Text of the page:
Israel’s small size is a direct indication of its aerial space, which it needs to divide between civil and military aviation. An officer from the northern ATC Unit and a Control Tower Commander explain how the two are combined and share the dilemmas and challenges involved in managing Israel’s busy airspace
Israel’s small aerial space hosts various aircraft of different kinds; this complexity makes it’s division a challenging task performed by a number of authorities in the IAF and the civilian world. “Aerial space is a resource that everyone needs to share. The IAF has exclusive control over the aerial space and is the highest authority in deciding who can use it, it can give the right to fly and also take it away”, declared Maj. Gidi, a Department Commander in the Northern ATC Unit.
Side by Side
Those who control the aircraft sharing the aerial space, also share a cooperative space. A room in the northern ATC Unit holds both Ground Controllers from the IAA (Israel Airports Authority) and IAF Air Traffic Controllers. “We need to manage this resource given to us in a supervised and sensitive way. By doing so, we are able to combine civil aviation, that is allotted an exclusive aerial corridor through which civil aircraft enter and exit Israel”, explained Maj. Gidi. “We sit together in the same room because as an ATC Unit, we must identify all of the aerial movement in the country. We work closely and a close discussion helps keep us aware to every irregular activity or emergency in the sky that requires a unique reaction or even a routine consultation”.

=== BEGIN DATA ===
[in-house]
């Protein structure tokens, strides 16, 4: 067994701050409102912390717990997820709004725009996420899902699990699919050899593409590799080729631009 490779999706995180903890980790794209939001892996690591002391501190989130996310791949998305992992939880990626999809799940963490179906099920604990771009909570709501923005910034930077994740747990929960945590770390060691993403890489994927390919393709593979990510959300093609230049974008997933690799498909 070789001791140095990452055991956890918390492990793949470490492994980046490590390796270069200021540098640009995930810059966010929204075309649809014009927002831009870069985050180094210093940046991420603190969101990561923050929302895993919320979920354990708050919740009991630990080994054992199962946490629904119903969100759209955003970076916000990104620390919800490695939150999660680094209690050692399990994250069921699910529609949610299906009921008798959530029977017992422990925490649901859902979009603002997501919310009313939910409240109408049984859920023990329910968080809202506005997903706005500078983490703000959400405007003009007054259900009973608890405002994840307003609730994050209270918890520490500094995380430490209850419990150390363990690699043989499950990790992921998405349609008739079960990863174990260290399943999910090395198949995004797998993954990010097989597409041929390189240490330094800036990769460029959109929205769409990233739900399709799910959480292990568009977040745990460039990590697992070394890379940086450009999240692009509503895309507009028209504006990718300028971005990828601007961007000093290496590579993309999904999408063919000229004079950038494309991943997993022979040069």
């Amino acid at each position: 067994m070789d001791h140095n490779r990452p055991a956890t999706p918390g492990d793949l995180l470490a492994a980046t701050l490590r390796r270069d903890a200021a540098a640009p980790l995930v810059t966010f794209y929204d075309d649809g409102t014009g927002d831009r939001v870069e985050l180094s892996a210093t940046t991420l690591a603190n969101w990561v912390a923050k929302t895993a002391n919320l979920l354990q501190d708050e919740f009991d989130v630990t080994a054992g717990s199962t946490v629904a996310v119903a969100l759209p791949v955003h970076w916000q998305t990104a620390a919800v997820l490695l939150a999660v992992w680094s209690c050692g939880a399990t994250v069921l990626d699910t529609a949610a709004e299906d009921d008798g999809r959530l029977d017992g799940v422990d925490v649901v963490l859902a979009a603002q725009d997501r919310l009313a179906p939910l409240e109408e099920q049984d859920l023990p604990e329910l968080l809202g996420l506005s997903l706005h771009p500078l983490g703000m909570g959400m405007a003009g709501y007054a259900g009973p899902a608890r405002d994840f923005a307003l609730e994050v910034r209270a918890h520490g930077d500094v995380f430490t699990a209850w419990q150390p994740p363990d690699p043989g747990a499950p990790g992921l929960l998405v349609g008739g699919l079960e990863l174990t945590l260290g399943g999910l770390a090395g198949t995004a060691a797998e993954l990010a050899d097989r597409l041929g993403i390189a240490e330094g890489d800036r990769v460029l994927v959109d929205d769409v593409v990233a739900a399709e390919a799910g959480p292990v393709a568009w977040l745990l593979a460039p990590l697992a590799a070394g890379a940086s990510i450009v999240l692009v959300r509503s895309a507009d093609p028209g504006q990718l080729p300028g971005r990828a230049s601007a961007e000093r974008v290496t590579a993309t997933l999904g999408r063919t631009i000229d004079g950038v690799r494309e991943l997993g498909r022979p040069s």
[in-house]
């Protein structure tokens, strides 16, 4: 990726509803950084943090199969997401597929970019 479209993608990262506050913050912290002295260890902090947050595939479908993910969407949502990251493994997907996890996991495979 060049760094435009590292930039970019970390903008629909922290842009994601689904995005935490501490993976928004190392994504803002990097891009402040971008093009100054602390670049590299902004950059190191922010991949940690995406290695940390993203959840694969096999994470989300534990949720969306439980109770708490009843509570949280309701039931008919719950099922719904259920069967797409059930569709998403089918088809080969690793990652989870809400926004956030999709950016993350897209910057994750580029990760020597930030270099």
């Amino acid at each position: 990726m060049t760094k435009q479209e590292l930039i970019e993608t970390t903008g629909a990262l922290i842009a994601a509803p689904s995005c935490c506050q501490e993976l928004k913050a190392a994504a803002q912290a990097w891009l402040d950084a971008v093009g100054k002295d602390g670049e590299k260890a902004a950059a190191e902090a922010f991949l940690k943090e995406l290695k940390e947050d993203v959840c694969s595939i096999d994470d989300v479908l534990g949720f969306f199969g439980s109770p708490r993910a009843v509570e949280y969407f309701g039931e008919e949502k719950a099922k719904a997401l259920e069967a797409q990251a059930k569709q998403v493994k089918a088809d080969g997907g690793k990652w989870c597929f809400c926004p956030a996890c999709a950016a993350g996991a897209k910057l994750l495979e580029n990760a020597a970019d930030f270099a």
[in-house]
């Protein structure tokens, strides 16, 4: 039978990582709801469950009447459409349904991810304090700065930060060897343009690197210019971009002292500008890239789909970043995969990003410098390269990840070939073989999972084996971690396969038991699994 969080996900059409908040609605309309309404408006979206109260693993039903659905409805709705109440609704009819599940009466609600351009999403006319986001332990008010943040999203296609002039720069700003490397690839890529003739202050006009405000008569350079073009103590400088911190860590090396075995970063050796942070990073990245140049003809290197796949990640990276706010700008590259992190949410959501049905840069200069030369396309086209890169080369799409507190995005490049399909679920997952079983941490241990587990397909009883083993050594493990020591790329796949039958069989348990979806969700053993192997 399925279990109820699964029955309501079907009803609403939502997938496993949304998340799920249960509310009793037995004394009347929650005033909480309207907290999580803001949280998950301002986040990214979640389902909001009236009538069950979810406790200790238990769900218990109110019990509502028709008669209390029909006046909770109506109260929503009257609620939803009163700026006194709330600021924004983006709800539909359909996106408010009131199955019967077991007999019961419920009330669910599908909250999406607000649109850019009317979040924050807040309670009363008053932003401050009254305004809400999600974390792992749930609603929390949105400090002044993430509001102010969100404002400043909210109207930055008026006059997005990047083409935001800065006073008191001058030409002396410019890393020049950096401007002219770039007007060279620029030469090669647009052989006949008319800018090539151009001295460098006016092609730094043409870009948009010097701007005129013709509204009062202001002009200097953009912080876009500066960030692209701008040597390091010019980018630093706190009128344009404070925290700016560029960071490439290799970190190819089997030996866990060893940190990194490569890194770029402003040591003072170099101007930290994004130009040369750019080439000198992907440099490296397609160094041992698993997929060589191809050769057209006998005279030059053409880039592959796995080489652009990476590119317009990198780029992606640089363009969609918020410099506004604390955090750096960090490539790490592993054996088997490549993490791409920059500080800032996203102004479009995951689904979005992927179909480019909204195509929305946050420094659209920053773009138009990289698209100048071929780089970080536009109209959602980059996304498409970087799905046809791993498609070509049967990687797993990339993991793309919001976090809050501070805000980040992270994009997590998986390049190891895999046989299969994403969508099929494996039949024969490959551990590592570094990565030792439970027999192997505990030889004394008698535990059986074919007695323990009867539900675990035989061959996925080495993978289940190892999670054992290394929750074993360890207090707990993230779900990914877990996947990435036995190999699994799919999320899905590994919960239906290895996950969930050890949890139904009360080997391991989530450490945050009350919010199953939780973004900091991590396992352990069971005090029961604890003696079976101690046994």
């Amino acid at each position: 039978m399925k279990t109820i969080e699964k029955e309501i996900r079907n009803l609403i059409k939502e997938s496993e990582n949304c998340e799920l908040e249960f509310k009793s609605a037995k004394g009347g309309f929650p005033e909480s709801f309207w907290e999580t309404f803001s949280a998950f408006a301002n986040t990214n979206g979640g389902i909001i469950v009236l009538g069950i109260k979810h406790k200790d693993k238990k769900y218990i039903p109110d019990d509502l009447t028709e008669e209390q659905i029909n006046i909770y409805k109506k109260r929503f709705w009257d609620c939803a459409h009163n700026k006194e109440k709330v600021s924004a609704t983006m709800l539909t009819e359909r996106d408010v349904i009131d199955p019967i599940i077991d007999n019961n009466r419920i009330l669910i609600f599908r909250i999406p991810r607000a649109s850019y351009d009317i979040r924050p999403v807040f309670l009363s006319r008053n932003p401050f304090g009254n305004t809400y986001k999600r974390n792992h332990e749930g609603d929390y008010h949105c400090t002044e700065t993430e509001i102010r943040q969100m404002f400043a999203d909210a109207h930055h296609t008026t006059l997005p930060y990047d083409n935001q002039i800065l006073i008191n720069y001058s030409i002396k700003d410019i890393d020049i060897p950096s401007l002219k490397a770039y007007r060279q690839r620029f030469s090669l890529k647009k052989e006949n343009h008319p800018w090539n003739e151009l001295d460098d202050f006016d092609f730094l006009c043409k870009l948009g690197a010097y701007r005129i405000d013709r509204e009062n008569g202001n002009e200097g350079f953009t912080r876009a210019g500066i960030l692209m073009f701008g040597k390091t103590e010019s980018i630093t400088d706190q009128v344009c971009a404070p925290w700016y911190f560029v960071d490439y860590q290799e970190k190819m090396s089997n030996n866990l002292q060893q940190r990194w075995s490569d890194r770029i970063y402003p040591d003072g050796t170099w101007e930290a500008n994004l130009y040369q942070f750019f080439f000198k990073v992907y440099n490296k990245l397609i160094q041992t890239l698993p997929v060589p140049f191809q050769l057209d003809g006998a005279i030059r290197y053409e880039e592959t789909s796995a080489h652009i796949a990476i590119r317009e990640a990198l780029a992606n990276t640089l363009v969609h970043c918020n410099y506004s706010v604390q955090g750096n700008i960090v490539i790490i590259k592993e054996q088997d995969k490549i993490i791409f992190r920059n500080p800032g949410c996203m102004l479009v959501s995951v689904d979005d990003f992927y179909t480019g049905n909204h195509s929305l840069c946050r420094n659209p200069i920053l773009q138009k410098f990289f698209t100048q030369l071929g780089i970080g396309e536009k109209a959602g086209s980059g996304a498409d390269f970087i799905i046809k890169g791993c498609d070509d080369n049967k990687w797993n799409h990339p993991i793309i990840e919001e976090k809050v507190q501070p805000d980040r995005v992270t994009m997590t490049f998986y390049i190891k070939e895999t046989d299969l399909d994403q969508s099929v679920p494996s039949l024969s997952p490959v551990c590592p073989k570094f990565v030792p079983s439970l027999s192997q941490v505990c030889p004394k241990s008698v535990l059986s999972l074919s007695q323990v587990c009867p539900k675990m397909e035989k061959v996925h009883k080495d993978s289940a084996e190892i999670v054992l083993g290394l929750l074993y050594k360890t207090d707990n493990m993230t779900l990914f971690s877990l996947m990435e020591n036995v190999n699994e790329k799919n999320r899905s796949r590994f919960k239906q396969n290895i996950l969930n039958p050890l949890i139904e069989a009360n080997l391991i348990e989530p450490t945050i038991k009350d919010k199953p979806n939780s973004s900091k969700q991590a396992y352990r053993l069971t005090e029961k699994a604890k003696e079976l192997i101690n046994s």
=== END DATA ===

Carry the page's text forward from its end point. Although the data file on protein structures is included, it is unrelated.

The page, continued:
Local changes in civil and military aviation are indications of the whole aerial image. “In the past few years there has been a rise in the presence of hot air balloons and drones of all shapes and sizes. While simultaneously, civil aviation is expanding and more and more trade agreements are being signed with other countries”, noted Maj. Gidi.
Omer Avni, a ground controller in the IAA: “Around the world, Air Forces fly in their spaces and civil aircraft in different ones. We are a small country and our infrastructure requires a division of resources. As a result, there is a need for cooperation between the IDF and the IIA”.
Many Planes, One Runway
Takeoffs and landings are under the responsibility of control towers, while two IAF control towers, Sde-Dov and Ouvda AFB, need to divide their runways between civilian and IAF aircraft. “The runway is always crowded with dozens of aircraft: military aircraft that the base operates and civilian aircraft operated by civil airlines – we need to provide a response for all of them daily”, explained Lt. Bar Tzalah, Sde-Dov AFB Control Tower Commander. The tower is the authority that connects between the civilian pilots and the runway. “As a ground controller, I need to decide who can use the runway, we often face dilemmas around this question. On the one hand we don’t want to delay the passengers, but on the other, we need to consider their safety, as delaying IAF activity can mean harming the security of Israel”.
“In combat we take a step back and give the reigns to the IAF which decides to open the sky for civilian aviation or stop the flow of ingoing and outgoing flights for a specific time. During Operation ‘Protective Edge’ for example, we worked in accordance with strict protocols”, explained Avni.